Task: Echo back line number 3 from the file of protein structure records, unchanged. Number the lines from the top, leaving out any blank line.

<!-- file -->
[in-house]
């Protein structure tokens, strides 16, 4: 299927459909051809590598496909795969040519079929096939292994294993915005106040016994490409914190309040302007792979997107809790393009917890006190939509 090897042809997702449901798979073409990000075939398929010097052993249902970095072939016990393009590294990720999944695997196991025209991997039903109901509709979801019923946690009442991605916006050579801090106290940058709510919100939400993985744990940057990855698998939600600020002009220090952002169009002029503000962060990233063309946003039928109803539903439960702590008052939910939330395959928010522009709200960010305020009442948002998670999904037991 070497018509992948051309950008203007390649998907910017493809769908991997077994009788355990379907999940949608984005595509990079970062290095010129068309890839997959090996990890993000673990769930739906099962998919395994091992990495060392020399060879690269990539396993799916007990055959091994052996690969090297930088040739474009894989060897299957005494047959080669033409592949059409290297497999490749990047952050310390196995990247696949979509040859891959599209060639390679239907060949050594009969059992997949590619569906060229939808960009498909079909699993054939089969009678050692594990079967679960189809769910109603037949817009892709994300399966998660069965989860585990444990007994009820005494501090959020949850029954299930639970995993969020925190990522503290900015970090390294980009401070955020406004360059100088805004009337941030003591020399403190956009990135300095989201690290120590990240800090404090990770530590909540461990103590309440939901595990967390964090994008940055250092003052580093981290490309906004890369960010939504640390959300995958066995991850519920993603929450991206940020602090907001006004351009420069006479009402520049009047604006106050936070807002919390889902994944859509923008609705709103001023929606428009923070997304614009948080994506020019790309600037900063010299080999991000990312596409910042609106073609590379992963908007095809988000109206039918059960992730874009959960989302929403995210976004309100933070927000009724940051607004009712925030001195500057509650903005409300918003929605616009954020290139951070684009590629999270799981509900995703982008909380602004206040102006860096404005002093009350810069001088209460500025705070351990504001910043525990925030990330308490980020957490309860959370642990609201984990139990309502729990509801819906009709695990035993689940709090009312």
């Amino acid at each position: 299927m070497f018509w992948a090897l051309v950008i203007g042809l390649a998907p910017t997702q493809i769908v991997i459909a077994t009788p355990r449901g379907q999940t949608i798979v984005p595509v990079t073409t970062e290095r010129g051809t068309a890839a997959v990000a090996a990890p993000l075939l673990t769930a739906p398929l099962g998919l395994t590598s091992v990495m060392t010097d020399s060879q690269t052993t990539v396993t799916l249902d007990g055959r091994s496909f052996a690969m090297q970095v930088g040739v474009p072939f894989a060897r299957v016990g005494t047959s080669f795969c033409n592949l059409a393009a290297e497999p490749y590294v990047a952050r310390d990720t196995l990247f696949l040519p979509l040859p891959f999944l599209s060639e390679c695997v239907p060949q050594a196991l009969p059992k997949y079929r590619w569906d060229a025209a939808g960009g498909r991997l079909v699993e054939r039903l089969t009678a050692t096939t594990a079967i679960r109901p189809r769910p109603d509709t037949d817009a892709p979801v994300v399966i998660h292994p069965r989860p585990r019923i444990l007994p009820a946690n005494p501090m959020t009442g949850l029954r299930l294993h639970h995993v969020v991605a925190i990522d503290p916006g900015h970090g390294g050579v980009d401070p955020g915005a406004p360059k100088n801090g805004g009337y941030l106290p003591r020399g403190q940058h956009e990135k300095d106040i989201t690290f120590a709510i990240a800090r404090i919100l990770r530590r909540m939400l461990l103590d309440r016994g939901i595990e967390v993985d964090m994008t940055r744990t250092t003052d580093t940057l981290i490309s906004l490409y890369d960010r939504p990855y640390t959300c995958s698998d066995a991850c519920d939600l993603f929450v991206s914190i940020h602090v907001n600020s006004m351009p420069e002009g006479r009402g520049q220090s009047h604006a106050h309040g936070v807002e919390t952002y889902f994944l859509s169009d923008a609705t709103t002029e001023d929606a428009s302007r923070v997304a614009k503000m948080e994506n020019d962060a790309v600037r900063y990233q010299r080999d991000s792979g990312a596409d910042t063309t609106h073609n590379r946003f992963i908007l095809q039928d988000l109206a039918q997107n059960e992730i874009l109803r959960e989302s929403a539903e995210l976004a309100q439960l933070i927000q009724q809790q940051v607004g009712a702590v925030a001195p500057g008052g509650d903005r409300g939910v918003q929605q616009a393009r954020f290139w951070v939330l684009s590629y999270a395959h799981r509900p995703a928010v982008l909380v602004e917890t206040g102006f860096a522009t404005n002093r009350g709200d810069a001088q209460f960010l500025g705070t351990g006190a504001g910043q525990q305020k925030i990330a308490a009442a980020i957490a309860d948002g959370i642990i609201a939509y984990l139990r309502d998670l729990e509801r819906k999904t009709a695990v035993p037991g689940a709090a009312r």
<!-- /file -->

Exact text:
């Amino acid at each position: 299927m070497f018509w992948a090897l051309v950008i203007g042809l390649a998907p910017t997702q493809i769908v991997i459909a077994t009788p355990r449901g379907q999940t949608i798979v984005p595509v990079t073409t970062e290095r010129g051809t068309a890839a997959v990000a090996a990890p993000l075939l673990t769930a739906p398929l099962g998919l395994t590598s091992v990495m060392t010097d020399s060879q690269t052993t990539v396993t799916l249902d007990g055959r091994s496909f052996a690969m090297q970095v930088g040739v474009p072939f894989a060897r299957v016990g005494t047959s080669f795969c033409n592949l059409a393009a290297e497999p490749y590294v990047a952050r310390d990720t196995l990247f696949l040519p979509l040859p891959f999944l599209s060639e390679c695997v239907p060949q050594a196991l009969p059992k997949y079929r590619w569906d060229a025209a939808g960009g498909r991997l079909v699993e054939r039903l089969t009678a050692t096939t594990a079967i679960r109901p189809r769910p109603d509709t037949d817009a892709p979801v994300v399966i998660h292994p069965r989860p585990r019923i444990l007994p009820a946690n005494p501090m959020t009442g949850l029954r299930l294993h639970h995993v969020v991605a925190i990522d503290p916006g900015h970090g390294g050579v980009d401070p955020g915005a406004p360059k100088n801090g805004g009337y941030l106290p003591r020399g403190q940058h956009e990135k300095d106040i989201t690290f120590a709510i990240a800090r404090i919100l990770r530590r909540m939400l461990l103590d309440r016994g939901i595990e967390v993985d964090m994008t940055r744990t250092t003052d580093t940057l981290i490309s906004l490409y890369d960010r939504p990855y640390t959300c995958s698998d066995a991850c519920d939600l993603f929450v991206s914190i940020h602090v907001n600020s006004m351009p420069e002009g006479r009402g520049q220090s009047h604006a106050h309040g936070v807002e919390t952002y889902f994944l859509s169009d923008a609705t709103t002029e001023d929606a428009s302007r923070v997304a614009k503000m948080e994506n020019d962060a790309v600037r900063y990233q010299r080999d991000s792979g990312a596409d910042t063309t609106h073609n590379r946003f992963i908007l095809q039928d988000l109206a039918q997107n059960e992730i874009l109803r959960e989302s929403a539903e995210l976004a309100q439960l933070i927000q009724q809790q940051v607004g009712a702590v925030a001195p500057g008052g509650d903005r409300g939910v918003q929605q616009a393009r954020f290139w951070v939330l684009s590629y999270a395959h799981r509900p995703a928010v982008l909380v602004e917890t206040g102006f860096a522009t404005n002093r009350g709200d810069a001088q209460f960010l500025g705070t351990g006190a504001g910043q525990q305020k925030i990330a308490a009442a980020i957490a309860d948002g959370i642990i609201a939509y984990l139990r309502d998670l729990e509801r819906k999904t009709a695990v035993p037991g689940a709090a009312r």